Contact for the resource
This soil organic carbon dataset contains the following maps: soil organic carbon concentration (%) for the 0-10 cm, 10-20 cm, 20-30 cm and 0-30 cm soil layers, and bulk density (kg/m3) and soil organic carbon stock (kg/m2) for the 0-30 cm layer. These maps were produced with (geostatistical) regression-kriging models that combined soil data from the NAFORMA survey, the Tanzania National Soil Survey and the African Soil Profiles Database Version 1.1 with a suite of environmental GIS data layers including a land cover map, SOTER soil class map, maps of topographic attributes derived from the SRTM-DEM, maps of surface reflectance and vegetation indices derived from satellite imagery. The regression-kriging models were used to predict carbon concentrations, stocks and bulk density at the nodes of a regular grid with 250 meter cell size covering the Tanzania. Prediction uncertainty was quantified and is available with the data as the lower and upper boundary of the 90% prediction interval. Further details about the input data, modelling framework, and cross validation results are provided in a peer-reviewed, scientific journal article. The project was funded by the UN-REDD Programme Output 2.4 “National Maps inform delivery of the REDD+ Framework” and conducted through a letter of Agreement between Food and Agricultural Organization of the United Nations (FAO) and ISRIC-World Soil Information. The maps were produced by ISRIC - World Soil Information in a collaborative effort with the National Soil Survey, Ministry of Natural Resources and Tourism, Tanzania Forest Services, Sokoine University, and the AfSIS project.
This data was collected to develop baselines for three Land Degradation Neutrality (LDN) indicators: land use and land cover change (LUC) for the period 2001-2017, soil organic carbon (SOC) stocks for 2017 and bush density for 2017 as a baseline for bush encroachment in Omusati region, Namibia.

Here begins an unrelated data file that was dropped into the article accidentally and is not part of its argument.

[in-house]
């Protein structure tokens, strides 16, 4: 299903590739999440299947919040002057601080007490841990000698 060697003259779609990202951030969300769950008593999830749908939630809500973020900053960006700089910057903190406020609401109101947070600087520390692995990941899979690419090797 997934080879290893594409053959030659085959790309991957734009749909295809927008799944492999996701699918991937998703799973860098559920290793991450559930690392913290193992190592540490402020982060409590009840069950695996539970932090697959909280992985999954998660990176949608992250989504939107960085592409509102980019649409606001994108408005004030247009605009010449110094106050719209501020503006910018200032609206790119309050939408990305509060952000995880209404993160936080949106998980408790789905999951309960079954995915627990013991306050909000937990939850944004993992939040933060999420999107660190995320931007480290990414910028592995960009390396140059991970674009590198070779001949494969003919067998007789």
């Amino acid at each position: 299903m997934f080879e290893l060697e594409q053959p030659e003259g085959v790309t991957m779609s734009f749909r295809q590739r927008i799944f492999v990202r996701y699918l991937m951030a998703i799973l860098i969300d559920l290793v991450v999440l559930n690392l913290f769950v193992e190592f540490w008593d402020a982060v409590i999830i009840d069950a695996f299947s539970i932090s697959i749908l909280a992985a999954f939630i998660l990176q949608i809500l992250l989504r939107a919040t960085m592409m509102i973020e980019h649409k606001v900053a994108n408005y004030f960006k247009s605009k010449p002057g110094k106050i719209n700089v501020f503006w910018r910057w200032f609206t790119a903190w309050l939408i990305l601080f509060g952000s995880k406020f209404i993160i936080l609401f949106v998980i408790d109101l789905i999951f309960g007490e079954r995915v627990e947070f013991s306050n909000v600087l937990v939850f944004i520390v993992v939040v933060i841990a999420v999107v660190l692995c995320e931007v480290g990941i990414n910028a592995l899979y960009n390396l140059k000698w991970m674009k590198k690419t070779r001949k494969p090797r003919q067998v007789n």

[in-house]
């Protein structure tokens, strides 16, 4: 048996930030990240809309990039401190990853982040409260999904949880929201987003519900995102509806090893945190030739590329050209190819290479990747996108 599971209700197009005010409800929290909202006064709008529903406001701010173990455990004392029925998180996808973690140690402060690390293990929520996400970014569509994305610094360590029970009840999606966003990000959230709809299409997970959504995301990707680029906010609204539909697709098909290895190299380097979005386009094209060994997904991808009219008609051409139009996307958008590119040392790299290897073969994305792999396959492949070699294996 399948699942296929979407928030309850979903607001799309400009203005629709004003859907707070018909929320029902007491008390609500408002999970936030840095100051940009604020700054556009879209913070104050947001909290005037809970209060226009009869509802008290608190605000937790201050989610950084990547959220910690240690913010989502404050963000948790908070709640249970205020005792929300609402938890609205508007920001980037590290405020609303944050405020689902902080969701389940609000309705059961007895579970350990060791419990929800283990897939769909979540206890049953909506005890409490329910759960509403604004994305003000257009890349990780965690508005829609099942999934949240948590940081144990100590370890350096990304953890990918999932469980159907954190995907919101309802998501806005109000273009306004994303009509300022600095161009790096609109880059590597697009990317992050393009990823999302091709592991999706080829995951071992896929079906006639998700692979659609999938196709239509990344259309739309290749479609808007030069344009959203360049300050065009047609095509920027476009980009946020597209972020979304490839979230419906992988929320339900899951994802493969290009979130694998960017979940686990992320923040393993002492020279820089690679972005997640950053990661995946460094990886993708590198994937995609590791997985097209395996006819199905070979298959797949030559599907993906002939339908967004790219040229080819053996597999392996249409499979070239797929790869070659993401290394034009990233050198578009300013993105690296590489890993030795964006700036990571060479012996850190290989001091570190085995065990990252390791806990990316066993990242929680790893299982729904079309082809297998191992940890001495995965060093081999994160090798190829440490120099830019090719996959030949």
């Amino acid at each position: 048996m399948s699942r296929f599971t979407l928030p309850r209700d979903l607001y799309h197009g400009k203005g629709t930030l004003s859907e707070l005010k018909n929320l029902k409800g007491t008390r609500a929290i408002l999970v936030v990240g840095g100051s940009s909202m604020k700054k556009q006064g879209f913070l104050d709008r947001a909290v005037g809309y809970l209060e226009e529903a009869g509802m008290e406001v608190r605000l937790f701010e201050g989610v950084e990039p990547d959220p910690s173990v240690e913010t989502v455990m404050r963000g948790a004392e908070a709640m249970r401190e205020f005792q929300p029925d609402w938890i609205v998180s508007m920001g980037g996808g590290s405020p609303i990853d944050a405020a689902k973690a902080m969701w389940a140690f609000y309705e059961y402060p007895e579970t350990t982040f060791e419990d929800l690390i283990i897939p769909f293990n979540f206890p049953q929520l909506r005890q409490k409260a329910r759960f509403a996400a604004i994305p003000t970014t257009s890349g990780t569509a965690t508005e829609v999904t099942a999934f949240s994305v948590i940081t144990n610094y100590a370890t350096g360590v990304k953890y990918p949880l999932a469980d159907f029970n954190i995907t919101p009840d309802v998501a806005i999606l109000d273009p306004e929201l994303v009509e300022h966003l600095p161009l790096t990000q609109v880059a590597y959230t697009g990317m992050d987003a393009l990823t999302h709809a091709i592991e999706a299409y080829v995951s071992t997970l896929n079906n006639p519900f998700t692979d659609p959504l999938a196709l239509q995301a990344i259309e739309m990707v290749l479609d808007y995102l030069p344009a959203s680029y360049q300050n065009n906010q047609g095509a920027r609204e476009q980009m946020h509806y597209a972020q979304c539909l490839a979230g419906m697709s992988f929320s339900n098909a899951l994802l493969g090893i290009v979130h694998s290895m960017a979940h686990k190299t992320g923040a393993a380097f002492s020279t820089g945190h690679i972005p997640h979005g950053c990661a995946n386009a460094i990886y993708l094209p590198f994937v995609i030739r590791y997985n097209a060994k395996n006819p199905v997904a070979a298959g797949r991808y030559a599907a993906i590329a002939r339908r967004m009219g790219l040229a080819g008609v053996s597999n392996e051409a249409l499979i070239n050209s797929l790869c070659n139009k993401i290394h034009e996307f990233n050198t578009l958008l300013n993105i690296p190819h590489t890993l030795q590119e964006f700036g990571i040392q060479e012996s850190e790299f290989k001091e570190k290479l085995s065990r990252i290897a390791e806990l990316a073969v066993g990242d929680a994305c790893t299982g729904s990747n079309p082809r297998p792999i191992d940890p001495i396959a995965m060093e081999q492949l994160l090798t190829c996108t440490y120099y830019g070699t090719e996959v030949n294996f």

The World Soil Information Service (WoSIS) provides quality-assessed and standardised soil profile data to support digital soil mapping and environmental applications at broad scale levels. Since the release of the first ‘WoSIS snapshot’, in July 2016, many new soil data were shared with us, registered in the ISRIC data repository, and subsequently standardised in accordance with the licences specified by the data providers. Soil profile data managed in WoSIS were contributed by a wide range of data providers, therefore special attention was paid to measures for soil data quality and the standardisation of soil property definitions, soil property values (and units of measurement), and soil analytical method descriptions. We presently consider the following soil chemical properties (organic carbon, total carbon, total carbonate equivalent, total Nitrogen, Phosphorus (extractable-P, total-P, and P-retention), soil pH, cation exchange capacity, and electrical conductivity) and physical properties (soil texture (sand, silt, and clay), bulk density, coarse fragments, and water retention), grouped according to analytical procedures (aggregates) that are operationally comparable. Further, for each profile, we provide the original soil classification (FAO, WRB, USDA, and version) and horizon designations insofar as these have been specified in the source databases. Measures for geographical accuracy (i.e. location) of the point data as well as a first approximation for the uncertainty associated with the operationally defined analytical methods are presented, for possible consideration in digital soil mapping and subsequent earth system modelling. The present snapshot, referred to as ‘WoSIS snapshot - September 2019’, comprises 196,498 geo-referenced profiles originating from 173 countries. They represent over 832 thousand soil layers (or horizons), and over 6 million records. The actual number of observations for each property varies (greatly) between proﬁles and with depth, this generally depending on the objectives of the initial soil sampling programmes. The downloadable ZIP file has the data in TSV (tab separated values) and GeoPackage format. It contains the following files: - ReadmeFirst_WoSIS_2019dec04.pdf (546.7 KB) - wosis_201909.gpkg (2.2 GB, same data as in the tsv) - wosis_201909_attributes.tsv (8.7 KB) - wosis_201909_layers_chemical.tsv (893.5 MB) - wosis_201909_layers_physical.tsv (890.7 MB) - wosis_201909_profiles.tsv (18.8 MB) To read the data in R, please, uncompress the ZIP file and specify the uncompressed folder. Then use read_tsv to read the TSV files, specifying the data types for each column (c = character, i = integer, n = number, d = double, l = logical, f = factor, D = date, T = date time, t = time). setwd("/YourFolder/WoSIS_2019_September/") attributes = readr::read_tsv('wosis_201909_attributes.tsv', col_types='cccciicd') profiles = readr::read_tsv('wosis_201909_profiles.tsv', col_types='icccdddiicccciccccicccc') chemical = readr::read_tsv('wosis_201909_layers_chemical.tsv', col_types='iiddclcdccccccdccccccdccccccdccccccdccccccdccccccdccccccdccccccdccccccdccccccdccccccdccccccdccccccdccccccdccccccdccccccdccccccdccccccdccccccdccccccdccccc') physical = readr::read_tsv('wosis_201909_layers_physical.tsv', col_types='iiddclcdccccccdccccccdccccccdccccccdccccccdccccccdccccccdccccccdccccccdccccccdccccccdccccccdccccccdccccccdccccccdccccccdccccccdccccccdccccccdccccccdccccccdccccccdccccccdccccccdccccccdccccccdccccc') For more detailed instructions on how to read the data with R, please visit https://www.isric.org/accessing-wosis-using-r. Citation: Batjes N.H, Ribeiro E, and van Oostrum A.J.M, 2019. Standardised soil profile data for the world (WoSIS snapshot - September 2019), https://doi.org/10.17027/isric-wdcsoils.20190901. The dataset accompanies the following data paper: Batjes N.H., Ribeiro E., and van Oostrum A.J.M., 2019. Standardised soil profile data to support global mapping and modelling (WoSIS snapshot - 2019). Earth System Science Data, https://doi.org/10.5194/essd-12-299-2020.